Is this the future of Lexington’s suburbs?

Suburbia is nothing but a way of life built on consumption, underpinned by cheap energy.  Is it any wonder that suburbia as we know it began in this country, during the time when the US was the world’s oil super producer?

Now however, as energy gets ever more expensive and with the unfolding climate disaster, can we afford to live a life of thoughtless consumption?

Here’s a sketch of a typical Lexington suburban area.   Low density, big houses, lots of well manicured landscaping.  This is all about consumption. The luxury of consumption.  It has become an American birthright – “the American way of life is non-negotiable” as one elected fool once said. (Click for big view)

Nothing here is productive.   That was the whole point:  the suburban ideal was to be the respite from all things productive.  It was a great vision.

But what if?  What if the cheap energy that let us create a lifestyle of consumption is coming to an end? What will become of suburbia then?

Well it is happening, brought about by the end of cheap energy due to peak oil and the overwhelming need to do what we can to mitigate climate destruction by using far less fossil fuels.  How we adapt to these two facts will be the central points for the rest of our lives.   The great transition of our time is moving away from a consumption economy to one based on production.  Because of this, everything will change.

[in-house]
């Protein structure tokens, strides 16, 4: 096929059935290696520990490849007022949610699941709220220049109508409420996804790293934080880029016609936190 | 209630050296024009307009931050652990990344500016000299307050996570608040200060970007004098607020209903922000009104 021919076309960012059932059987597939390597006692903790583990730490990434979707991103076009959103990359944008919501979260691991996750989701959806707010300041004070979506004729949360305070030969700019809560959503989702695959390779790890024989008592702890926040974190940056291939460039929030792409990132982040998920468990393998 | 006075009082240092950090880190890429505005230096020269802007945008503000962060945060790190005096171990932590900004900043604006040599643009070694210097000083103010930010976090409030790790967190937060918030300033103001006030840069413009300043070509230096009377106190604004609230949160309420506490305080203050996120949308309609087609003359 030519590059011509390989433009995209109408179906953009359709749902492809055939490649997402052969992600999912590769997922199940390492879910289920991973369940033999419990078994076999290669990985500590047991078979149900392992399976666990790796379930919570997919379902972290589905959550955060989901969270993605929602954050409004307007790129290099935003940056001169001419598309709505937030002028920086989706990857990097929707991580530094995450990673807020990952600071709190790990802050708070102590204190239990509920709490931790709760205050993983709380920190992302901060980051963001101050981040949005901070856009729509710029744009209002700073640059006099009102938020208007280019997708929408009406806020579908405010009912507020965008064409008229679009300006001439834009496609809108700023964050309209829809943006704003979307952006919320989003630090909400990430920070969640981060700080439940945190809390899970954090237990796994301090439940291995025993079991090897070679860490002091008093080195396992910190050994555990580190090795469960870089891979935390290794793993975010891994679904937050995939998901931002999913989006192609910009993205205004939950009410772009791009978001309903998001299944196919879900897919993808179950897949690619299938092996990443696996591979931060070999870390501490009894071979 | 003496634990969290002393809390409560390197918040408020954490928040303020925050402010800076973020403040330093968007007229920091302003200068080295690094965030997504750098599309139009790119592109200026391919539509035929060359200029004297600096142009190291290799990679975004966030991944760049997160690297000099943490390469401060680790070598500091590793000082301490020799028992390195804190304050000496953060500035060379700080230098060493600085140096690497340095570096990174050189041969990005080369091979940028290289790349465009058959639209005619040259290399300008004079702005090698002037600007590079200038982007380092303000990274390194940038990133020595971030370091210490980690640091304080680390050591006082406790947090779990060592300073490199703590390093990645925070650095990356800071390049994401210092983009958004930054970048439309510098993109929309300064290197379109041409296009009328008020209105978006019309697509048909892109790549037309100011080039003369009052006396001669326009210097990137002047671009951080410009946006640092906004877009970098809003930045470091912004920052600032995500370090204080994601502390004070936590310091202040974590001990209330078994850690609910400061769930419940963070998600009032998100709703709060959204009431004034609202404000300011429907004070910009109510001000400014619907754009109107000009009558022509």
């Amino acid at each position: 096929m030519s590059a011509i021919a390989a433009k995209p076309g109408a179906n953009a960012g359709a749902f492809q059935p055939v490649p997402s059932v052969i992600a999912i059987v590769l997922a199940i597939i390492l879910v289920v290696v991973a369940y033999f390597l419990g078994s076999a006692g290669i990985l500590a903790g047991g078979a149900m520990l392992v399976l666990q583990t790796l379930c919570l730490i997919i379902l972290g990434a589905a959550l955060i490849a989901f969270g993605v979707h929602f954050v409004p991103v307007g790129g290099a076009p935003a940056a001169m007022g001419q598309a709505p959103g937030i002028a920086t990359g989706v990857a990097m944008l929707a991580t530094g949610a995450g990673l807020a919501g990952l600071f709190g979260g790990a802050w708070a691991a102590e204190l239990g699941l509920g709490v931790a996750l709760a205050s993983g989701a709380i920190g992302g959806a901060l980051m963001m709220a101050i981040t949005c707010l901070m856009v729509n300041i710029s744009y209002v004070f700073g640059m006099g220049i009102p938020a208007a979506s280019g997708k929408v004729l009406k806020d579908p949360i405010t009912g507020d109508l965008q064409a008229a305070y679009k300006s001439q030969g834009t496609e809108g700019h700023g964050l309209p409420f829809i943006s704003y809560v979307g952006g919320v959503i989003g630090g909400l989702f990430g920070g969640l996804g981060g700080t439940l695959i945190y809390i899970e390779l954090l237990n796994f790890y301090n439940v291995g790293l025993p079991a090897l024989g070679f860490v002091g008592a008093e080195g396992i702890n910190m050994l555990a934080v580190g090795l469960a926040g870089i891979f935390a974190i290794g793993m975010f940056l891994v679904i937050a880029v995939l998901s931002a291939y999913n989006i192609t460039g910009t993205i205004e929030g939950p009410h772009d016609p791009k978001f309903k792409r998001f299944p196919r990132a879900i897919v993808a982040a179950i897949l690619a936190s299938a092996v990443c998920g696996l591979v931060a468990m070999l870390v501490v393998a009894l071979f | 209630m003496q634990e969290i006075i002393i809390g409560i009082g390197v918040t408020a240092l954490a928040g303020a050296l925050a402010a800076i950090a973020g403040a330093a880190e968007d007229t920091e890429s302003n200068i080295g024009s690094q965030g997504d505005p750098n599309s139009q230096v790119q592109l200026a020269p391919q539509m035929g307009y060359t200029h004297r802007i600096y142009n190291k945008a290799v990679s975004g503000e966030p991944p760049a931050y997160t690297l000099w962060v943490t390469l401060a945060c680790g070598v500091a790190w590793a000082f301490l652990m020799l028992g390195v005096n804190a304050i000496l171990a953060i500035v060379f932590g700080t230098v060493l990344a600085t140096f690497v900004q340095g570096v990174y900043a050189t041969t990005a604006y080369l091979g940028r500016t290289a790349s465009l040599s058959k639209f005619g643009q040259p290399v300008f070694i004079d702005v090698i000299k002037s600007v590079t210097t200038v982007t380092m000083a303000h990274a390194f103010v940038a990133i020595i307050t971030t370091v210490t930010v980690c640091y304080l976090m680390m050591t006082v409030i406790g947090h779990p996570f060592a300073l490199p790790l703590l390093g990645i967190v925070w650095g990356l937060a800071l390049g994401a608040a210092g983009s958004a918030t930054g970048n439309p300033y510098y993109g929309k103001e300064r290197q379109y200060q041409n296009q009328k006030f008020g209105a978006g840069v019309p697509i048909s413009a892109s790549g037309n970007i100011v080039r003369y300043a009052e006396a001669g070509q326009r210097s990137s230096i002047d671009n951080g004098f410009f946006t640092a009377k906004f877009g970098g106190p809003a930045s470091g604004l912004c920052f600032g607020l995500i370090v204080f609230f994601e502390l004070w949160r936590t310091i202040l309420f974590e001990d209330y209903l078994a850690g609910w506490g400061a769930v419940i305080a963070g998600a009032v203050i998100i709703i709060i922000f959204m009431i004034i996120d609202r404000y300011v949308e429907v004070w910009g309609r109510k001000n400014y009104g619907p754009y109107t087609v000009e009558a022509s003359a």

The growth economy has ended.  Cheap energy powered that.  With the end of economic growth, we’ll see the end of debt as well.   Without economic growth and debt, our governments will be compelled to scale back enormously.  As Crosby Still Nash and Young once sang:  “we’re finally on our own.”

But the burbs will still be there – what will become of them?  Can they make the transition from consumption to production?

Here’s a sketch – showing the same view as above –  of the possibility for Lexington by mid-century.  This is the OPTIMISTIC view. (Click for big view)

Instead of an English country landscape, we have an agricultural-industrial landscape.  Nearly every square inch is put to some productive use – producing energy, food, value added products.  All the ornamental trees are gone, replaced by Hybrid Poplars which can produce fire wood in a little as four years.  Gone are lawns, replaced by gardens, barn yards, fish ponds, orchards.   People take raw materials and make them into needed items.  Some properties become reclamation yards, recycling the waste of suburbia.   Houses have become super insulated, and heated by new fire places.  Many families are likely to share each house, and tenants are housed in new small dwellings.  The government’s ability to maintain such gold-plated infrastructure as wide, little used streets has disappeared.  Instead, the paved surfaces are dwindling, with the remainder being put to some productive use.  A small market stands on the corner where once grass reigned, where folks can meet, trade, sell, buy.  In much later years, as the cityscape evolves, this is likely to become a plaza.  Life here will become intensely more local – hyper local – over time.

Essentially, this version of the future means that we have come full circle back to the times when life was about production, not consumption.  This vision will be scarey to most people, myself included.  Very few of us actually produce anything and it sure seems like I’m too old to start learning.  But that doesn’t change the new reality.

The fact is, we only get this future if we have enough virtue and courage to admit that reality.  If we don’t, then a future much less optimistic awaits us.

Look around you with a new set of eyes:  what is productive in our city?  What is wasteful consumption?  What productive replacement could there be? How will you fit in?

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6 Comments

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6 responses to “Is this the future of Lexington’s suburbs?

  1. Danny